How to Open a Locked Bathroom Door from Outside
by Guest on Dec 18, 2015
So you've found yourself locked out of the bathroom, unsure of how to proceed. Luckily, you've likely got all the tools you need to be out of this predicament right in front of you. Before you try anything drastic, most and especially newer houses are fitted with simple locking mechanisms that can be easily prompted open.
Privacy handles come in a variety of shapes, including long metal handles and round knobs of plastic or metal. The locking mechanisms are either push-button or twisted. The common factor of these door handles is that they have small openings on the outside into which tools can be inserted to unlock the door.
Push-button locks usually only require a straightened paperclip to be inserted in the hole until the lock disengages. Other privacy handles may need a screwdriver or hex wrench to fit the unlocking mechanism inside the handle. Once the correct tool is fitted, twist counter-clockwise to unlock the door. This may take a couple of tries, but privacy doors are meant to be opened in the case of an emergency. Most door-handle sets come with proper tools and those should be kept somewhere readily available.
Call a Locksmith
If you discover your door is not equipped with a privacy lock, the next best thing for you to do is call a locksmith. These are professionals who will be able to open your door without damaging the lock, knob or door frame. While there are other methods for opening a locked door if you are not properly trained you could end up damaging your property.
A locksmith will also have helpful advice on how to prevent future lockouts.
Using a Credit Card
In older houses, you may be able to unlock a door using a credit card or other hard, flexible and thin object. Slide your card between the door and door-frame, above the bolt, angling the card down a bit. Turn the handle as you slowly and firmly pull the card down at the angle, hoping the disengage a beveled bolt lock. The card should pull the bolt from the frame long enough to slip the card between the door-frame and the lock, allowing you to push the door open.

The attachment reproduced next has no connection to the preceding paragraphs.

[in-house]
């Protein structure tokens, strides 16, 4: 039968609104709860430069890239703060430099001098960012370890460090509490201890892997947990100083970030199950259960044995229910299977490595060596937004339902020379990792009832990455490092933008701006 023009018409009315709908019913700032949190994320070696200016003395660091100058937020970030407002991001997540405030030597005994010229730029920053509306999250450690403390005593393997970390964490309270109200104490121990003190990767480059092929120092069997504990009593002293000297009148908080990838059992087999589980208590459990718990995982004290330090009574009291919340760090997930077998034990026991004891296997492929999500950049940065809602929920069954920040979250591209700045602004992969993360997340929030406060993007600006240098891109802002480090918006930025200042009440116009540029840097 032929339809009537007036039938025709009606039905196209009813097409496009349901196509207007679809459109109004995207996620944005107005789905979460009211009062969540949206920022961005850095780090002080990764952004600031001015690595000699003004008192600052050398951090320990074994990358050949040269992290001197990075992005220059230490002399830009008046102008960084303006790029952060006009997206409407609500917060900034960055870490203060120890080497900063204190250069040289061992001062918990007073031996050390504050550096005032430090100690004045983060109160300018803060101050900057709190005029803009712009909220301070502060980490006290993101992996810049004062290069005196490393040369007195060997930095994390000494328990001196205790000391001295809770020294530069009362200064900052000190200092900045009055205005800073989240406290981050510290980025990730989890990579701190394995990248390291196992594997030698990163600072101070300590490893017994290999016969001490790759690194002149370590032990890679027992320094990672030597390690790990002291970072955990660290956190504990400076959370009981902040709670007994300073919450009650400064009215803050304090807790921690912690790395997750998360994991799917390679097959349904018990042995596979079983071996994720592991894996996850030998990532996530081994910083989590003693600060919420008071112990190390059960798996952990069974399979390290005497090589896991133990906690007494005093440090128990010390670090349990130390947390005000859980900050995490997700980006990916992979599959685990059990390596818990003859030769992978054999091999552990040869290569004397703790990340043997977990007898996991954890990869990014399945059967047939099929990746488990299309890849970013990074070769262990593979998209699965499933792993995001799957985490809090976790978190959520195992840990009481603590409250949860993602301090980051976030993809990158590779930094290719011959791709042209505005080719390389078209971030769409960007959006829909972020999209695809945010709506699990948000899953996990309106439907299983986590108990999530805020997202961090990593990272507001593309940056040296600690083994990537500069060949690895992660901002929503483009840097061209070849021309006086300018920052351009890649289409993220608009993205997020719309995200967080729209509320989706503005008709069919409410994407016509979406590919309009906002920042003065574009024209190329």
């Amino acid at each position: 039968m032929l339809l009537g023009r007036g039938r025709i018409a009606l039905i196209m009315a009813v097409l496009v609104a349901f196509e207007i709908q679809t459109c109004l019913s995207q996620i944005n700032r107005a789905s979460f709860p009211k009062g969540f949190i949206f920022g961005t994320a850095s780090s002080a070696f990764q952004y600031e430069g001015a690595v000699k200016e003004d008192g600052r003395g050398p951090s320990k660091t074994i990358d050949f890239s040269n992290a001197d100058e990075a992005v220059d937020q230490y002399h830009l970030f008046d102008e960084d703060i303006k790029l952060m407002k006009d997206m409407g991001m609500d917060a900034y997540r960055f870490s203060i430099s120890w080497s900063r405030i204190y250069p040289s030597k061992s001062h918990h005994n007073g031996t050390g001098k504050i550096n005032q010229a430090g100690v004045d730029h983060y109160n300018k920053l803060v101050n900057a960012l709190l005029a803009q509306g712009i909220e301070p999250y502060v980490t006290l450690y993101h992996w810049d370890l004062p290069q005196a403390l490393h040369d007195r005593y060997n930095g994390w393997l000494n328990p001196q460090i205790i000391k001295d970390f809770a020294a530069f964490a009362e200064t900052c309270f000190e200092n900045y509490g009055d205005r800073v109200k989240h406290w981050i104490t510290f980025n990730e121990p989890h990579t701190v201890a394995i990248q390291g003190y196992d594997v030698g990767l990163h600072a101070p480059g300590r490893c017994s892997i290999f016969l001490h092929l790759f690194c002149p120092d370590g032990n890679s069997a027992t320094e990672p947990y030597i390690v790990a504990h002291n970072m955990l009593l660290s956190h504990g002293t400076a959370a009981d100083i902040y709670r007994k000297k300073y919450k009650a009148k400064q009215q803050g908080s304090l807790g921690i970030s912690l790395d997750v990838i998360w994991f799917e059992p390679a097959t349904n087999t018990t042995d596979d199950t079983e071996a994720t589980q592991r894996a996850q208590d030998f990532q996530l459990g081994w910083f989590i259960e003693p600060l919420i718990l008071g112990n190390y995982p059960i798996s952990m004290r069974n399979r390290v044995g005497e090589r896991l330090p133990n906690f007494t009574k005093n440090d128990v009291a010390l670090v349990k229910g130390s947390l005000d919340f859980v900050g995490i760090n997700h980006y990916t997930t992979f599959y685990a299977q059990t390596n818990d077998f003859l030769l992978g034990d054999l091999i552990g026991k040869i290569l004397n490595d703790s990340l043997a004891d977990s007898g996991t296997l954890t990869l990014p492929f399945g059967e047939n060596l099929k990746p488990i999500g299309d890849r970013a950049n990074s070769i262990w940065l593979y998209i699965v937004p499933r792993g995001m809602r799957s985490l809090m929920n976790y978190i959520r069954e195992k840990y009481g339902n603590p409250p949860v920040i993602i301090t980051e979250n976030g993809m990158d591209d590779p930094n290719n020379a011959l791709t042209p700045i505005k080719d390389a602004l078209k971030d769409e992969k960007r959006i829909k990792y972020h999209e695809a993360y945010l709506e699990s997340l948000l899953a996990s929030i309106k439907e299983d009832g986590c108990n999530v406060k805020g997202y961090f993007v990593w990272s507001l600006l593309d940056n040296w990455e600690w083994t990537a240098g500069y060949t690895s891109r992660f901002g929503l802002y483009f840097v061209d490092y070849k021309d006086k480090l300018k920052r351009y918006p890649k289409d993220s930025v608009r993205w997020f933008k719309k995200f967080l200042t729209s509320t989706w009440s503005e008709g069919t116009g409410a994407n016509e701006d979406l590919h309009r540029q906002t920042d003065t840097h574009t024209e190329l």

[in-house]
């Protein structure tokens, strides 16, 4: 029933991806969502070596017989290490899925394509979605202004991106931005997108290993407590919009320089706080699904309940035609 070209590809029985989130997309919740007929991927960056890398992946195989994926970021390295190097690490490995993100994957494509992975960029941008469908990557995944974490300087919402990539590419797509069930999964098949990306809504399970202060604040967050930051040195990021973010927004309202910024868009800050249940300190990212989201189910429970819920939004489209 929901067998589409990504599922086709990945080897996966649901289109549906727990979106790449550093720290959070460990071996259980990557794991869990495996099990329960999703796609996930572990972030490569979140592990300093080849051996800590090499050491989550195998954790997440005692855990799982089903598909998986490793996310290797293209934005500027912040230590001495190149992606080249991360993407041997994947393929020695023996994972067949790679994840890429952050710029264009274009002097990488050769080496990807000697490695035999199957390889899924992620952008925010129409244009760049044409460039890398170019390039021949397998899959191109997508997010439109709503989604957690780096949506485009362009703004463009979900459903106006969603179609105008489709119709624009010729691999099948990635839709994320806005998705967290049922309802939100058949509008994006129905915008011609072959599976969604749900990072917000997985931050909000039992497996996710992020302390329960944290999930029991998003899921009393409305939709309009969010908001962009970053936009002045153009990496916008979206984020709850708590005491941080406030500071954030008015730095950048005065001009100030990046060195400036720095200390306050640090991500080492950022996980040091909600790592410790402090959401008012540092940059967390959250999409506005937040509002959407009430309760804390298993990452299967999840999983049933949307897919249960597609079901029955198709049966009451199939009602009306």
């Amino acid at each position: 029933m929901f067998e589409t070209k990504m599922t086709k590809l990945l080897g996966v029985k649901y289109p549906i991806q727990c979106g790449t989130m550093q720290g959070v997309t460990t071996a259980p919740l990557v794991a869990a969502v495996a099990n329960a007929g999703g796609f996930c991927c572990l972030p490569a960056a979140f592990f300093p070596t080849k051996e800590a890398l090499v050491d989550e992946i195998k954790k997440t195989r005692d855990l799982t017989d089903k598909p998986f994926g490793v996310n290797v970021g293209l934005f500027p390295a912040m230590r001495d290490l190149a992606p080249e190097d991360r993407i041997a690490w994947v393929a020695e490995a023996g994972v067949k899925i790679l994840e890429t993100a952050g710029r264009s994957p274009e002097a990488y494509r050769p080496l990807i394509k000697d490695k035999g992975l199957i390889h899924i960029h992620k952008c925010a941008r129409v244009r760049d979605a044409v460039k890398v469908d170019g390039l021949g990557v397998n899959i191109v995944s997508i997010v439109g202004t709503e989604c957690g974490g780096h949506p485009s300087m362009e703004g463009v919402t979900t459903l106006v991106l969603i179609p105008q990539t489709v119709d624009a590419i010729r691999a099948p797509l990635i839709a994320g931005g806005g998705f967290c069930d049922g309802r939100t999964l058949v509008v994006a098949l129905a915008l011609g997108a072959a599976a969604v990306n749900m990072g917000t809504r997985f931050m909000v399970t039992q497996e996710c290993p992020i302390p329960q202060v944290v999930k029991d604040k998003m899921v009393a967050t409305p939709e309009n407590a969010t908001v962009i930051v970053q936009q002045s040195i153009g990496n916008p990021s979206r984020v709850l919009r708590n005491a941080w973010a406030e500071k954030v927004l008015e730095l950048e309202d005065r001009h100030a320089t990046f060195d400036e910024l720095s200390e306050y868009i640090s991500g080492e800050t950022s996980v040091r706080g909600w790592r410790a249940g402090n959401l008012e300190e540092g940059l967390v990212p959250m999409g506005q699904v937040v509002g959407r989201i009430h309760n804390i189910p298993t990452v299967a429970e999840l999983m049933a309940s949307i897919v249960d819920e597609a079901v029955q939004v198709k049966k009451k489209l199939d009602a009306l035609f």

Be very careful to avoid damaging your credit card.
Disassembling the Knob
If you have the right tools and some patience, you can try to disassemble the knob to access the lock's inner workings. If your knob has exterior screws, you're very lucky. Simply unscrew the exterior screws found on the collar or escutcheon plate. If there are no screws, look for a slit around the throat of the knob, which can be activated using a flat head screwdriver. This will pull the escutcheon plate away from the door.
Once the exterior is unscrewed, pull the knob and collar away from the door. Then you will be able to manipulate the mechanism which turns the bolt, though you may need a screwdriver or butter knife to move the parts.
Unhinge the Door
If you have access to the hinges of your door, removing the pins is an option. Put a wedge under your door before beginning to reduce hinge and door damage. Insert a Phillips head screwdriver up from under the hinge, gently tapping with a hammer until the hinge pin loosens. Do not remove the loosened pins until they are all complete. Once the pins are removed, carefully open the door from the hinge side, gently pulling the bolt from its place in the jamb.
Never Try to Break a Door Down
It is never advisable to attempt to break down a door. Doing so not only presents hazards to the person using bodily force to break a barrier, but also to your door and frame. Attempting to break down your door will probably result in a much more costly fix than simply hiring a locksmith and should only be used in extreme emergencies.
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